Item Details

Do interprofessional simulations increase knowledge retention and perceptions of teamwork skills in a surgical trauma burn ICU setting?

George, Katharine
Thesis/Dissertation; Online
George, Katharine
Quatrara, Beth Ann
Sawyer, Robert
Brashers, Valentina
Howard, Jonathan
Background: The ability to function proficiently in critical care relies on knowledge, technical skills, and interprofessional (IP) teamwork. Integration of these factors can improve patient outcomes. Simulation provides “hands-on” practice and allows for the integration of teamwork into knowledge/skill training. However, simulation requires a significant investment of time, effort, and financial resources. Purpose: To 1) evaluate knowledge retention and analyze changes in perceptions of teamwork amongst nurses and resident physicians (RPs) in a STBICU setting after completion of an interprofessional critical event simulation, and 2) provide insight for future interprofessional simulations, including the ideal frequency of such training. Design: A comparison-cohort pilot study was developed to evaluate knowledge retention, and analyze changes in perceptions of teamwork. Methods: A one-hour critical event interprofessional simulation was held for nurses and RPs in a STBICU setting. The simulation required the team to employ interventions to reduce elevated ICPs, and then perform cardiac resuscitation according to ACLS guidelines. A semi-structured debriefing guided by the TENTS tool, highlighted important aspects of teamwork. Participants took knowledge and TSS pretests, posttests, and one-month posttests. Mean scores were calculated for each time point (pre, post, and one-month post) and paired t-tests were used evaluate changes. Results: Mean knowledge test and TSS scores both significantly elevated after the simulation, and remained significantly elevated at one-month follow-up. Conclusion: Significant improvements on both knowledge test, and TSS scores, demonstrate the effectiveness of this intervention, and retention of the improvements. Participants valued the intervention and recommended to increase the frequency of such training.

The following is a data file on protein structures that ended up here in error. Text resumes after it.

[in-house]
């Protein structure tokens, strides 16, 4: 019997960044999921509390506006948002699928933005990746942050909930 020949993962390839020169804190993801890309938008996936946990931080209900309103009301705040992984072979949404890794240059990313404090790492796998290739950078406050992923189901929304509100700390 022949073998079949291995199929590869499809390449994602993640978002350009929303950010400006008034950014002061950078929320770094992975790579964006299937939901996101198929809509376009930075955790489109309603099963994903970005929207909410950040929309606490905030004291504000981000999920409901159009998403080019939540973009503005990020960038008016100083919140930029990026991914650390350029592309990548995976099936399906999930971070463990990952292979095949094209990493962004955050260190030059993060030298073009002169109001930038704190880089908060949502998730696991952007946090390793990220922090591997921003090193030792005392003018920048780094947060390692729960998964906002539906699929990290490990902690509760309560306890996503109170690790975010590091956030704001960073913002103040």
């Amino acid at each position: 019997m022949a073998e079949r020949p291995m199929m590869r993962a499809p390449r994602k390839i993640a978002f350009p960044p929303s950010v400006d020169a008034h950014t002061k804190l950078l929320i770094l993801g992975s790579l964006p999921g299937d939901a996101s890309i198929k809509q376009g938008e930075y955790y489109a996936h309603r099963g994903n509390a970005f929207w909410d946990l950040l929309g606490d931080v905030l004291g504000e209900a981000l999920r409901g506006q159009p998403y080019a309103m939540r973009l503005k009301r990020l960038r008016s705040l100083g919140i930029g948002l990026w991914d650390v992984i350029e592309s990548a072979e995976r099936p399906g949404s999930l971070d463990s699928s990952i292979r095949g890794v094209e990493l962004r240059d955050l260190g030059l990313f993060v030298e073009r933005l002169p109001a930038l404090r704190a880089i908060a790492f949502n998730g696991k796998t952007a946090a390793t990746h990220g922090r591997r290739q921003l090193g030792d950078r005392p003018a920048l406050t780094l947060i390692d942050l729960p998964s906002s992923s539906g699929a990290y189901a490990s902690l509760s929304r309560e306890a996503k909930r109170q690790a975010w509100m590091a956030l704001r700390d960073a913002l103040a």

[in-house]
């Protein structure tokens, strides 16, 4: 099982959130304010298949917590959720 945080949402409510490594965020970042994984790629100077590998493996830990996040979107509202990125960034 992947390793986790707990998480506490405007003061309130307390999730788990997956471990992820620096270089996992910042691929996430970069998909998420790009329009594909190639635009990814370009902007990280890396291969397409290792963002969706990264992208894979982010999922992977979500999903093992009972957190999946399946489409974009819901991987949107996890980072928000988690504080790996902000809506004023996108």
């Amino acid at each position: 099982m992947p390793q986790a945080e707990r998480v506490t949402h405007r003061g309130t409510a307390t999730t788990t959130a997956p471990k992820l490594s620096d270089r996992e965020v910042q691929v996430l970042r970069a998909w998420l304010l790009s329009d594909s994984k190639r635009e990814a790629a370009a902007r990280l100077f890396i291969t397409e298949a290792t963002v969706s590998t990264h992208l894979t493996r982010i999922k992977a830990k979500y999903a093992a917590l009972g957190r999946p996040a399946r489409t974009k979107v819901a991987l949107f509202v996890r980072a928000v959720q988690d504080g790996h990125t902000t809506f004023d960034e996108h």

University of Virginia, School of Nursing, DNP (Doctor of Nursing Practice), 2016
Published Date
DNP (Doctor of Nursing Practice)
Libra ETD Repository
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